'Free for all': Nihalani talks about Padmavati

Former CBFC Chairperson and producer Pahlaj Nihalani is shocked by a Parliamentary Committee’s decision to question director Sanjay Leela Bhansali on Padmavati before the censor board can view the film. He claimed the Ministry of Information and Broadcasting had also “bullied” him during his tenure.

“By all means, the Parliamentary Committee has every right to question Bhansali or any other filmmaker. But only after the Central Board of Film Certification views and certifies the film. “By questioning him before the censor certificate, you are challenging the authority of the CBFC as the final arbitrary body to decide the fate of a film,” said Nihalani. Nihalani feels the CBFC seems to have lost its authority. “During my tenure, I was bullied by the I&B Ministry into taking decisions. “Now it’s a free-for all. Any and every governing body can question a film. Where does that leave the CBFC?” As for Padmavati, Nihalani wonders where the film’s persecution stops. “To how many committees is Bhansali answerable? And where does this end? “Why is one of India’s best filmmakers being made to explain himself over and over again? And why is the CBFC not taking steps to clear the air once and for all,” questioned Nihalani, whose own tenure as the CBFC chief was dogged by controversies. (IANS)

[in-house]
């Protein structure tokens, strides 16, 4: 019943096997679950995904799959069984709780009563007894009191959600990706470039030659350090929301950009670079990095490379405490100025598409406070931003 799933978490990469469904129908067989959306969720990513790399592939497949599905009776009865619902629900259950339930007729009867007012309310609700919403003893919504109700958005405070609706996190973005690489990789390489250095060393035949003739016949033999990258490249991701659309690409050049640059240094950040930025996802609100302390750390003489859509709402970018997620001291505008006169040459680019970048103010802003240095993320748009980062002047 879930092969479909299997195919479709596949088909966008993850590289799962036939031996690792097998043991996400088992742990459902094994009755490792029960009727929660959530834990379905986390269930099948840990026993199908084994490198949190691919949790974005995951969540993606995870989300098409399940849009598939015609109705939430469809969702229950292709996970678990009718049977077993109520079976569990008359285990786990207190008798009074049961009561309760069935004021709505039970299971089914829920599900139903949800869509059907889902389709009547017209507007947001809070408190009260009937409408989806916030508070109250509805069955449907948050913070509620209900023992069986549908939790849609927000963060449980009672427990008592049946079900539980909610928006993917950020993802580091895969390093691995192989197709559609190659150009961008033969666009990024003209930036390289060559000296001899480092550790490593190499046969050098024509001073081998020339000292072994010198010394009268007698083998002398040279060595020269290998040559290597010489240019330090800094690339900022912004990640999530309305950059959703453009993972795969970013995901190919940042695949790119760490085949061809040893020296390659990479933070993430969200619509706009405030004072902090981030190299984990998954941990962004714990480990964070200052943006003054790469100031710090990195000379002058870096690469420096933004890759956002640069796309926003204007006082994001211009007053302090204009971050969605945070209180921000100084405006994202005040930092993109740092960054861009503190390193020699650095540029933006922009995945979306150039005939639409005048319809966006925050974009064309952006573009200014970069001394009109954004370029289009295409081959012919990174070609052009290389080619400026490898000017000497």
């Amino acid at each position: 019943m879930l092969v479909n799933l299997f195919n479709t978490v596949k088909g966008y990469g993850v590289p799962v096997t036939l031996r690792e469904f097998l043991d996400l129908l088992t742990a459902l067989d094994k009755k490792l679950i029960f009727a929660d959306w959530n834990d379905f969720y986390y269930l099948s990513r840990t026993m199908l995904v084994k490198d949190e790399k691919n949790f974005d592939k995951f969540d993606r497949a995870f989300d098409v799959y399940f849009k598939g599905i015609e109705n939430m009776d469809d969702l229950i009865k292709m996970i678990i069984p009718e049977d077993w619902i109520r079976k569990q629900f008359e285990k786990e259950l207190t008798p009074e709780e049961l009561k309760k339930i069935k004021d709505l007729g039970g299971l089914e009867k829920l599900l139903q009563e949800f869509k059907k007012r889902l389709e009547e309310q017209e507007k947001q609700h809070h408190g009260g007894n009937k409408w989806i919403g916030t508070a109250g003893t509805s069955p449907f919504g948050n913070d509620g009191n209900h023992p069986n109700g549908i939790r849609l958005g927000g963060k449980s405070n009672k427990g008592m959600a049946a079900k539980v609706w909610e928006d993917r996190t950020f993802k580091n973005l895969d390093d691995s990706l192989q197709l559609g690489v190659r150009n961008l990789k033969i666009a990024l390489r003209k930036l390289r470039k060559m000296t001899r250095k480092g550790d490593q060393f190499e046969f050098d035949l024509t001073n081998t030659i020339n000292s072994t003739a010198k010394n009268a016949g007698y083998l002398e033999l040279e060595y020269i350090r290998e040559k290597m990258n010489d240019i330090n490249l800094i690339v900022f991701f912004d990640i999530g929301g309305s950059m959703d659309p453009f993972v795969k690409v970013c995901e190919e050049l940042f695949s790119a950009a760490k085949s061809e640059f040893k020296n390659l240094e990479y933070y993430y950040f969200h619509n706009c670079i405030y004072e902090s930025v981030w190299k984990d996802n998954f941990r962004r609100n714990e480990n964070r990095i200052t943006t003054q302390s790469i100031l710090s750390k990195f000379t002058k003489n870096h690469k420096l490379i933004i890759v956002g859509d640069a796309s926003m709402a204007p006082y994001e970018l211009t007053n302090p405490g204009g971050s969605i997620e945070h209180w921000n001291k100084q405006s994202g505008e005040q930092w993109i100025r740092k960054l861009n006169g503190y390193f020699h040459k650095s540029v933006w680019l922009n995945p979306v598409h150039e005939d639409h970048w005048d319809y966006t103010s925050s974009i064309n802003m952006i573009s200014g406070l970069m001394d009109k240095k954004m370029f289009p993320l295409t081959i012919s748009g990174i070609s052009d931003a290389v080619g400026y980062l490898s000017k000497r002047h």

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, Chashme Baddoor, and most of the movies featuring superstars have only explored male desires. And everyone celebrated it. Women bonding is another important aspect that Alankrita’s Lipstick deals with. Just like the popular American series Sex And The City, which dominated HBO in the 90s, paved a path for several similar themes played in series such as Desperate Housewives, Devious Maids, and most recently Girls, Lipstick may do the same for Indian cinema. Those western series show women bonding over drinks, or while playing poker and spending a ‘girls only’ afternoon at a modest park nearby. Indian shows and movies have largely presented stereotypical women catfighting or revealing ugly emotions such as jealousy, scheming for men, boyfriends or sons. In Lipstick on the other hand, for once, we have women who stand for each other and enjoy each other’s company without mouthing jingoistic dialogues and indulging in unnecessary bra-burning. Clearly, Lipstick is giving out a message that if bromance can be an essential flavor for Indian men, then we can also have themes that reveal women bonding. Women-oriented movies are a trending theme for Bollywood. But, there was a need for something more than the recently released Maatr (starring Raveena Tandon) or Mom (starring Sridevi) showing mothers getting even with their rapists. These movies revolved around the theme of rape,  and depict the chest-thumping, avenging women, trying to brutally destroy the rapists. Or Bollywood thinks it is being progressive with a movie like Pink, which shows a seasoned lawyer played by Amitabh Bachchan or the sensible judge Dutta played by Dhritiman Chatterjee, giving sermons on society’s approach towards working women, slut shaming and insensitivity towards women raped or molested. The men are patronisingly the ones determining the rights and freedoms of women, Lipstick celebrates colour and uses Burka as a metaphor, lifting the veil of prudery. Perhaps the only purpose of the movie Lipstick Under My Burkha, is to revolutionize the screen and express that it’s time that the audience, filmmakers, censor board and the moral police grew up a bit and allowed truly-liberated female characters to dominate the screen. // ]]>